Friday, September 5, 2014

Deaf man who was beaten by police after not following verbal orders needs interpreters for his 'resisting arrest' criminal trial

Pearson claims he was unable to hear the verbal commands of the OHP trooper who ordered him out of his car during a traffic stop in January. The stop came after troopers say he left the scene of a non-injury accident. Video of the stop show troopers yelling at Pearson and pulling him from his vehicle. Pearson says that is when he was beaten. Court documents say Pearson fought the officers and resisted arrest.

The district attorney cleared the troopers of any criminal wrongdoing in the case.

In court Wednesday Pearson's attorney, Scott Adams, asked a judge to order up to six sign language interpreters for the upcoming trial. Adams says Pearson learned sign language during segregation and that form of sign language is different than the traditional “American Sign Language,” or ASL.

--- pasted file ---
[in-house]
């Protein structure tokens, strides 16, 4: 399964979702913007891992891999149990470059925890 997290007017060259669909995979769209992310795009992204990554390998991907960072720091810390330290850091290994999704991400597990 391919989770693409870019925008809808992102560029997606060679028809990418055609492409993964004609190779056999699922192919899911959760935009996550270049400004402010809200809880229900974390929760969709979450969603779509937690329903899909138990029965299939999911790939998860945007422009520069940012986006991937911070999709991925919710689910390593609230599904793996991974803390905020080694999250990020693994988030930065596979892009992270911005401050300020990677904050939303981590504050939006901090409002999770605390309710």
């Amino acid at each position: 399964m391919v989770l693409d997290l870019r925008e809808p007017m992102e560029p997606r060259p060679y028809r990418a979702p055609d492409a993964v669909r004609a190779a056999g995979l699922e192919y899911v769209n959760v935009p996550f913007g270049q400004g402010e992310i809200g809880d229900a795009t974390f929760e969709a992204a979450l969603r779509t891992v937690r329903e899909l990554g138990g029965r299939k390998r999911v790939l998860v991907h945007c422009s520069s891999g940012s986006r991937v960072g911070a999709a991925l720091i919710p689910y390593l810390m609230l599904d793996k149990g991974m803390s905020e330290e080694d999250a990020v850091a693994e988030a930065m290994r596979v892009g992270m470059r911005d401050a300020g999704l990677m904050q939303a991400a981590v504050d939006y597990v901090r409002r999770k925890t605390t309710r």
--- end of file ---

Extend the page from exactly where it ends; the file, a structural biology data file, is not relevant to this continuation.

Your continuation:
“He grew up in a segregated society,” Adams said outside of court, “65 years of age, never been in any trouble before, he learned a different type of sign language than what they typically teach.”

Prosecutors did not object to the need for interpreters but agreed to waive any bias arguments in order to get interpreters from Oklahoma. Defense attorneys say Pearson is active in the deaf community and is friends with most of the people who are certified to do court interpretation.

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